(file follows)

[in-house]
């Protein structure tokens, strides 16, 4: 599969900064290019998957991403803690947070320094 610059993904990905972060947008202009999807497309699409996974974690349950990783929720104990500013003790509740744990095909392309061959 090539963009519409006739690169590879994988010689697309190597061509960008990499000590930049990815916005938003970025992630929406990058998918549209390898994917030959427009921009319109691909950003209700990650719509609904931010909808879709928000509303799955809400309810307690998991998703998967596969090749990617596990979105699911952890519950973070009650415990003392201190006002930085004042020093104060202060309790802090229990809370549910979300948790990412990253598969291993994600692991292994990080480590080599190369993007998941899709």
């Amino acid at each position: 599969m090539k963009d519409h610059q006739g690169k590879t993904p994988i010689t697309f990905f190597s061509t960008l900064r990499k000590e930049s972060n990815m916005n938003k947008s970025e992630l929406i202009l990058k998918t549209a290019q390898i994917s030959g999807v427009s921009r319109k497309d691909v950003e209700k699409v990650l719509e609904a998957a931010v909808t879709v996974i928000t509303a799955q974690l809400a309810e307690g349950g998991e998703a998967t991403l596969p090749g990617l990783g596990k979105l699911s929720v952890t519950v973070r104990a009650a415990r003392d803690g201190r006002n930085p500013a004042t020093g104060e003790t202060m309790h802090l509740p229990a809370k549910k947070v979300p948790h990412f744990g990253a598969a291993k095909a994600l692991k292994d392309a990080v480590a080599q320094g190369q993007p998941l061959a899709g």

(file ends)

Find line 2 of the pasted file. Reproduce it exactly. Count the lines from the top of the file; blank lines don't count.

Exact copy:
């Protein structure tokens, strides 16, 4: 599969900064290019998957991403803690947070320094 610059993904990905972060947008202009999807497309699409996974974690349950990783929720104990500013003790509740744990095909392309061959 090539963009519409006739690169590879994988010689697309190597061509960008990499000590930049990815916005938003970025992630929406990058998918549209390898994917030959427009921009319109691909950003209700990650719509609904931010909808879709928000509303799955809400309810307690998991998703998967596969090749990617596990979105699911952890519950973070009650415990003392201190006002930085004042020093104060202060309790802090229990809370549910979300948790990412990253598969291993994600692991292994990080480590080599190369993007998941899709």